We must now suppose our traveller arrived at the dwelling of


This magnificent Tartar prince has always been an object of interest with readers of the old travellers. A fine poet has noticed him, and rendered him a hundred times more so. Coleridge was reading an account of one of his structures in Purchas's Pilgrimage, when he fell into a sleep occasioned by opium, during which, he tells us, he poured forth some hundreds of lines, of which an accident deprived us of more than the divine fragment known under the title of Kubla Khan, or a Vision in a Dream. Opium takers are said to have such visions; but only such an opium taker as Coleridge ever had one, we suspect, so thoroughly fit and poetical, or related it in such exquisite music. It is impossible to refer to it, and not repeat it. The reader shall first have not only the words which the poet quotes from Purchas as having occasioned it, but the original of Purchas from Marco Polo. He will then see what a poet can do, even for a book of old travels and a king of kings.

Coleridge says he fell asleep while reading “the following sentence, or words of the same substance,” from Purchas's book :—“Here the Khan Kubla commanded a palace to be built, and a stately garden thereunto; and thus ten miles of fertile ground were enclosed with a wall.” “The author,” he proceeds, "continued for about three hours in a profound sleep, at least of the external senses, during which he has the most vivid confidence that he could not have composed less than from two to three hundred lines; if that indeed can be called composition in which all the images rose up before him as things, with a parallel production of the corresponding expressions, without any sensation, or a consciousness of effort. On awaking, he appeared to himself to have a distinct recollection of the whole; and taking his pen, ink, and paper, instantly and eagerly wrote down the lines that are here preserved. At this moment he was unfortunately called out by a person on business from Porlock, and detained by him above an hour; and on his return to his room, found to his no small surprise and more tification, that though he still retained some vague and dim recollection of the general purport of the vision, yet, with the exception of some eight or ten scattered lines and images, all the rest had passed away like the images on the surface of a stream into which a stone had been cast; but, alas ! without the after restoration of the latter."

The veracity of this statement has been called in question ; by what right of superior knowledge to the poet's own, we cannot say. For out parts, we devoutly believe it. We know very little of opium; but perhaps every writer of verse has experienced what it is to pour forth poetry in dreams, though he may have been as unable to call his production to mind, as Scarlatti was his famous “Devil's Sonata.” Coleridge, by some process perhaps of the mysterious herb which had set him to sleep, had the ability given him; perhaps he had not been asleep at all in the ordinary sense of the word, but in some state of what is called coma vigil. At all events, the poem, exquisite as it is, is no finer than he could have written awake; and what he could have written awake, he might have conceived asleep, especially under the preternatural kind of excitement to which opiates give rise.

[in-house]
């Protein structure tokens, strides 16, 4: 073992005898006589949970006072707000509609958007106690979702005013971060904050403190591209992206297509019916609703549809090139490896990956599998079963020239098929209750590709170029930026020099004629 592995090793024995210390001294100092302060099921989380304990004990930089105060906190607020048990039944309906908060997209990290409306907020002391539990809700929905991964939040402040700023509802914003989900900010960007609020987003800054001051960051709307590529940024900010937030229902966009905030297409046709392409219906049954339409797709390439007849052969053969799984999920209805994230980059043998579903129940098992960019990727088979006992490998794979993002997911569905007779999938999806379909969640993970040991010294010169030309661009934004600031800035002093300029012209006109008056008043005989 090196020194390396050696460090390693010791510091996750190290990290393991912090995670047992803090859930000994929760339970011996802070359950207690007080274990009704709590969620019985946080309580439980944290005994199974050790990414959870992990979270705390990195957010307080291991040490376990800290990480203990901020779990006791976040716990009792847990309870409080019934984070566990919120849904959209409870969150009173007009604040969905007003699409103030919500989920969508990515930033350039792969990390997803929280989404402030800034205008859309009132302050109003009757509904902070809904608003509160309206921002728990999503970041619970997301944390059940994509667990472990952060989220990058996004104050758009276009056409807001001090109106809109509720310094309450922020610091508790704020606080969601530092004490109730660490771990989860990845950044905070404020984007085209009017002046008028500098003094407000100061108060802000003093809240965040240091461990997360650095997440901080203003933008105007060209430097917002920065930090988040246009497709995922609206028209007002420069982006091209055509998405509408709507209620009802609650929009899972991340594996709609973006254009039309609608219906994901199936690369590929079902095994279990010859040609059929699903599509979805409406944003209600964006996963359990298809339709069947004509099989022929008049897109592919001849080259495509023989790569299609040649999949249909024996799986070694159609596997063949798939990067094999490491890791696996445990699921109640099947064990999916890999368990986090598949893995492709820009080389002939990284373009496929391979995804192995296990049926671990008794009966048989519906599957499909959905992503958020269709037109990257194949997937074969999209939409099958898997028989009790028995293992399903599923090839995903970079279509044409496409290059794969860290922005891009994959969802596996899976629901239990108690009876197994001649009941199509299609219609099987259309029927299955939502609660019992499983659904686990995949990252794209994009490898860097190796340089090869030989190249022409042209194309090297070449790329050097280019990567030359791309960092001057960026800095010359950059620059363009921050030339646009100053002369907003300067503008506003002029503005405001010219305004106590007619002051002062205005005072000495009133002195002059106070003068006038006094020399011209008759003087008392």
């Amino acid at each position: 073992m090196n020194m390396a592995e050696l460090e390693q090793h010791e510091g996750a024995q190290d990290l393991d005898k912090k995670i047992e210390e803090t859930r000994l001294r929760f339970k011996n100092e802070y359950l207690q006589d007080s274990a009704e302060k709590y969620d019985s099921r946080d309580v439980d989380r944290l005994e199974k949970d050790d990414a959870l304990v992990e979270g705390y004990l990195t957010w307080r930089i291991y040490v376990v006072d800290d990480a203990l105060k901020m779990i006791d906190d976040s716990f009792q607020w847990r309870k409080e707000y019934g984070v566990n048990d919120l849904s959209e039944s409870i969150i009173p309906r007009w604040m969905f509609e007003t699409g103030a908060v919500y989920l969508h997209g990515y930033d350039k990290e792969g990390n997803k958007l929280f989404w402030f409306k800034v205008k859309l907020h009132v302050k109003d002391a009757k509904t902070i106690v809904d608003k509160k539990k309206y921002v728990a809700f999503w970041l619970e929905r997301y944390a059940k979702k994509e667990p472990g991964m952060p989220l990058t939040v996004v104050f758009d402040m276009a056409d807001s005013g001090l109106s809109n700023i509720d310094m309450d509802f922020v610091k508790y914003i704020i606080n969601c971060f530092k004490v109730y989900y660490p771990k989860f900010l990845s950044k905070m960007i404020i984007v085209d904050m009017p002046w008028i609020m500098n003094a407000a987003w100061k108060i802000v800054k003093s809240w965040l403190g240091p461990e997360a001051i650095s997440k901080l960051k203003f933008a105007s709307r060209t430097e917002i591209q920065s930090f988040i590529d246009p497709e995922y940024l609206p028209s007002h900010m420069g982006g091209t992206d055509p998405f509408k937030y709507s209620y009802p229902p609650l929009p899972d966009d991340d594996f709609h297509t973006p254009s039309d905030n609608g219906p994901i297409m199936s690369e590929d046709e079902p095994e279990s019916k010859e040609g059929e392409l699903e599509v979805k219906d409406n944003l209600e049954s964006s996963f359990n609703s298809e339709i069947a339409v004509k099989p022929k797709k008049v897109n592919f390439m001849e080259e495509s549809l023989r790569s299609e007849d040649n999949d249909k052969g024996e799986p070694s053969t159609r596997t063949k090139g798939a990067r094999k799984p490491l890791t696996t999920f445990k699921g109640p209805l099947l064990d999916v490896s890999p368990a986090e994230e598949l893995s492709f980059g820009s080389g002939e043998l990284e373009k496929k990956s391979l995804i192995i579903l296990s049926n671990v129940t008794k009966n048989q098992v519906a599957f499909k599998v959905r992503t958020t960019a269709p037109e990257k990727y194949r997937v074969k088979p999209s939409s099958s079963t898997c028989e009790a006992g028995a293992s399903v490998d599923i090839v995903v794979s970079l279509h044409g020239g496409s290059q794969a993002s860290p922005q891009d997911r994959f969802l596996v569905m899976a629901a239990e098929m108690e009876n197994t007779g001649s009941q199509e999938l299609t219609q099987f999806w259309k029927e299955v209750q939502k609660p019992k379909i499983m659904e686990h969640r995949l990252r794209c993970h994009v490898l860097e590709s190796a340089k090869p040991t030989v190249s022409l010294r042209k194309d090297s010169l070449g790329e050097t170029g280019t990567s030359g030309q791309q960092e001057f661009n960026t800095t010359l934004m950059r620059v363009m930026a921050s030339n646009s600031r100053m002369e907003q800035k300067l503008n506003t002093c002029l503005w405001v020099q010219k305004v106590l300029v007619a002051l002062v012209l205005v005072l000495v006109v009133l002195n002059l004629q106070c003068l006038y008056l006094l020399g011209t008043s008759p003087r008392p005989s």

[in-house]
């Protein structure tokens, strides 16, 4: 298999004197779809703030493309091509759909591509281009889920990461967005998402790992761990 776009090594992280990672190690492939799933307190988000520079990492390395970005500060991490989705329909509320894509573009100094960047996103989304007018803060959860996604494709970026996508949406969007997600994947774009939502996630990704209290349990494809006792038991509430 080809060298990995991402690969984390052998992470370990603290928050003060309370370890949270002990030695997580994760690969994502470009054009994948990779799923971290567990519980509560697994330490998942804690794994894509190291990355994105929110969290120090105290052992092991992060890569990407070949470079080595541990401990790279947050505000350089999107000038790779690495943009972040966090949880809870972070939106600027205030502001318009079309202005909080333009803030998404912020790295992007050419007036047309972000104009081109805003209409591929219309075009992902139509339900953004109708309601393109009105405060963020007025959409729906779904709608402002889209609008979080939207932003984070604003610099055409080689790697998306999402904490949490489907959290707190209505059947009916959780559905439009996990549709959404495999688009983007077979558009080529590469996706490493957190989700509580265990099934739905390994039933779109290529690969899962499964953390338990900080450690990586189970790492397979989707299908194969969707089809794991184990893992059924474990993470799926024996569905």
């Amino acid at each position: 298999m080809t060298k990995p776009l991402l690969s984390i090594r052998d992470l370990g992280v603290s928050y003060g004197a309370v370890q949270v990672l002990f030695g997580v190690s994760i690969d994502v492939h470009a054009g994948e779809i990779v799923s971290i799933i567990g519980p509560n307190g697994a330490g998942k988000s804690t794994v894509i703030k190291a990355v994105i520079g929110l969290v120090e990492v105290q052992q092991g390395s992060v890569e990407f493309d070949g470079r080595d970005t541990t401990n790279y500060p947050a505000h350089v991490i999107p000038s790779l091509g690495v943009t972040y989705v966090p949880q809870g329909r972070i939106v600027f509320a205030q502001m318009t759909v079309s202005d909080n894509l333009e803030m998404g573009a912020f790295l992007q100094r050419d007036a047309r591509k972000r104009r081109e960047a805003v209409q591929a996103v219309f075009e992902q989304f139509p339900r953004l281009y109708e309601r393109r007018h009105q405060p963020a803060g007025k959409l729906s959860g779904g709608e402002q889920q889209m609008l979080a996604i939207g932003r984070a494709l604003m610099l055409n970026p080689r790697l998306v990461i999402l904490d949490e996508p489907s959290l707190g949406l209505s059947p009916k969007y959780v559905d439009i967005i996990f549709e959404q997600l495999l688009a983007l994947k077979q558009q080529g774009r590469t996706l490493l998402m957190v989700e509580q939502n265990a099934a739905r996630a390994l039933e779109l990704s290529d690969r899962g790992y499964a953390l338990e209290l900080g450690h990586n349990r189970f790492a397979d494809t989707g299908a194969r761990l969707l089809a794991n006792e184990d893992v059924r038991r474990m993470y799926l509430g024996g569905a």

The following is Marco Polo's account of the structure alluded to. We give it, however, not from Harris, but from the later and better pages of Mr. Murray, who published not long ago the completest version of the travels of Marco Polo. The “Shandu” of Mr. Murray is the “ Xanadu” of Coleridge.


and won

At Shandu in Tartary, near the western frontier of China, he has built a very large palace of marble and other valuable stones. The halls are gilded all over, derfully beautiful, and a space sixteen miles in circuit is surrounded by a wall within which are fountains, rivers, and meadows. He finds stags, deer, and wild-goats, to give for food to the falcons and ger-falcons, which he keeps in cages, and goes out once a week to sport with them. Frequently he rides through that enclosure, having a leopard on the crupper of his horse, which, whenever he is inclined, he lets go, and it eatches a stag, deer, or wild-goat, which is given to the ger-falcons in the cage. In this park, too, the monarch has a large palace framed of cane, in interior gilded all over, having pictures of beasts and birds most skilfully worked on it. The roof is of the same material, and so